This reminded me of St Thérèse de Lisieux (or Little Flower) who was famous for killing with kindness. The story goes that there was one nun at Thérèse’s convent that she didn’t like, describing her in a memoir as, “a Sister who has the faculty of displeasing me in everything, in her ways, her words, her character.” Instead of getting outwardly angry with her, she treated her as if she “loved her best of all”. She managed to do this so well that when Thérèse died, the nun that displeased her so much said, “At least I can say this much for myself: during her life I made [Thérèse] really happy.” It wasn’t until 30 years later that someone admitted to her that she was the “disagreeable Sister” from Thérèse’s book Story of the Soul.

In another story she describes how irritated she was with one of her Sisters for playing with her rosary noisily during prayers. Once again, instead of snapping at her she said, “I set myself to listen as though it had been some delightful music, and my meditation, which was not the ‘prayer of quiet,’ passed in offering this music to our Lord.”

I need to channel St Thérèse de Lisieux this week.


Paddle-Board Yoga

I’ve been wanting to go do paddle-board yoga since I learned there was such a thing, and yesterday I got my chance. I met my new friend Jennie on the inlet in Port Solerno and we started our journey. We detoured off the big river to a small, one person at a time path through the man-groves. We got through and she said,”I didn’t want to scare you, but sometimes we see a bobcat through that path.”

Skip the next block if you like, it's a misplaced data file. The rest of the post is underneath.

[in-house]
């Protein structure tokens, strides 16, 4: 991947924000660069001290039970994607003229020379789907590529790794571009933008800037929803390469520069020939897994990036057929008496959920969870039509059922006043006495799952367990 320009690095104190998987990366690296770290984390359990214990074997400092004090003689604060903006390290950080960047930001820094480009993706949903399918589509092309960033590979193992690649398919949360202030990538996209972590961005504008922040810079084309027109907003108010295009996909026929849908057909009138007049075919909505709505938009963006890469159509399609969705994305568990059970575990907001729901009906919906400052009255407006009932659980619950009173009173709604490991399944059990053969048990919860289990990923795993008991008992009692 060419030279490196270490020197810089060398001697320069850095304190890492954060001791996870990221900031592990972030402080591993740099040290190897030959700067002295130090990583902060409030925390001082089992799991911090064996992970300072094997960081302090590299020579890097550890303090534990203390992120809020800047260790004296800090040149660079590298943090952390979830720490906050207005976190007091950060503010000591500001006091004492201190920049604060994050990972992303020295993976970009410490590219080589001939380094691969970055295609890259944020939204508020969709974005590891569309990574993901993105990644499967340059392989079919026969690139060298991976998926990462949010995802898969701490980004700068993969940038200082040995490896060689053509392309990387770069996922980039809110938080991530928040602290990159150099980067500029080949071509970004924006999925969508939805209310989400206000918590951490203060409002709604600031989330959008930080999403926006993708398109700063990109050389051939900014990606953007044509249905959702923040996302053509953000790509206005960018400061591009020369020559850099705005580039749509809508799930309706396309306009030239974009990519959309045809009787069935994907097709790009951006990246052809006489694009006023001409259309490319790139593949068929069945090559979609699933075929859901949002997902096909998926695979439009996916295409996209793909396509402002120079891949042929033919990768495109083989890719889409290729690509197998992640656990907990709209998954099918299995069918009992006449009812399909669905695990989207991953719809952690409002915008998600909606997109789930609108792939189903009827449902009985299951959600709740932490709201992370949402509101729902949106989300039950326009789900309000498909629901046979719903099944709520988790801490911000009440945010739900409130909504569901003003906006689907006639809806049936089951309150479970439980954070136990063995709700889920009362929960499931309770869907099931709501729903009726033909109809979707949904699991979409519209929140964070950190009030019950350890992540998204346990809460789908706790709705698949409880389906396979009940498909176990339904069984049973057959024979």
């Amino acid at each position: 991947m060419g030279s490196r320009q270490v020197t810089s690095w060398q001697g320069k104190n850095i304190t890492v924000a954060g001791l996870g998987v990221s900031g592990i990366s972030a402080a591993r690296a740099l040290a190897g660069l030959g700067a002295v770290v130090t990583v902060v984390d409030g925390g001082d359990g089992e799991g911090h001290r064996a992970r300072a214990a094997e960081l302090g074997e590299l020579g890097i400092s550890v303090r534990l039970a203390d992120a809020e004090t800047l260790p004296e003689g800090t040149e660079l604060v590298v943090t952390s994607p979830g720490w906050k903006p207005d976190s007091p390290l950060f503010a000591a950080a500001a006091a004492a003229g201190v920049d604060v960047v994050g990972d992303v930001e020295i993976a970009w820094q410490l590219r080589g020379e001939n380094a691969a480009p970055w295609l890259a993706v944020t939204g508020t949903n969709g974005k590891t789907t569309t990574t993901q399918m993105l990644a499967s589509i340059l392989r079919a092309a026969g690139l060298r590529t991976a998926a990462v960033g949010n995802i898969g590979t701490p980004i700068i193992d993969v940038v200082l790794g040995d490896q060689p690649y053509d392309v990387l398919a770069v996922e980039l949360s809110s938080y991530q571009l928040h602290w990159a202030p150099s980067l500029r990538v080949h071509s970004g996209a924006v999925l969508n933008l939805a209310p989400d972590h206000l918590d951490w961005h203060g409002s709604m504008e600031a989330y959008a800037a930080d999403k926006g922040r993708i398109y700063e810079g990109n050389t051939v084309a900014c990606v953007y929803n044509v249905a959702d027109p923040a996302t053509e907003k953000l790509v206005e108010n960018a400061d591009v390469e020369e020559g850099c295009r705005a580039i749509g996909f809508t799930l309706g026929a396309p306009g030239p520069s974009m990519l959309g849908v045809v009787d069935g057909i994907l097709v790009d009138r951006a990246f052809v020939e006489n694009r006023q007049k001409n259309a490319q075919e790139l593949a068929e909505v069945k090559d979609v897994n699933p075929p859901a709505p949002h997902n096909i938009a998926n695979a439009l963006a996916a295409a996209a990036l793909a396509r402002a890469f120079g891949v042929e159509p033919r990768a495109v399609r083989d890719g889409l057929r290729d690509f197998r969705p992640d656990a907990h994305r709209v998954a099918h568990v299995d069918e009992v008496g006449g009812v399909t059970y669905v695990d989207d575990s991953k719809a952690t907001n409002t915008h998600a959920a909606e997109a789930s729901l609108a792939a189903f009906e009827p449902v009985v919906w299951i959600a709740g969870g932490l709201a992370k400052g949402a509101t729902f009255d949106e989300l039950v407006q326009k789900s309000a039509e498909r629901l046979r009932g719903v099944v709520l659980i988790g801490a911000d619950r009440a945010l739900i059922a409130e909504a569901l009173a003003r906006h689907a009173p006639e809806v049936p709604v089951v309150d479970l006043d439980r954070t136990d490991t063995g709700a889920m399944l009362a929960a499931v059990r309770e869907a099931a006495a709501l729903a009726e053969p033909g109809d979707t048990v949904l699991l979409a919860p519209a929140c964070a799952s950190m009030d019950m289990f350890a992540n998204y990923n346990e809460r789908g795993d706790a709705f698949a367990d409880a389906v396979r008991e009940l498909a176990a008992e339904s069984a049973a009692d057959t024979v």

We ended up on a slow-moving, secluded river, where we did some vinyasa yoga. If you ever did yoga before, imagine doing it with an unstable grounding, a board that kept ending up over at the side of the river, oh, and slippery legs. I think it was really great though because she stressed how you just have to give up the idea of “perfect”. Also, the flow of the river was a constant reminder of allowing myself to let go.

At the end of the river we ended up at a beach reserve. We dropped off our boards and did a small barefoot hike (making sure not to step on the little crabs) to the beach. The cool thing about this beach is that you can’t get to it by car, you have to go by paddle-board/kayak/canoe, and I don’t think a lot of people know about it bc it was empty despite being a beautiful Saturday.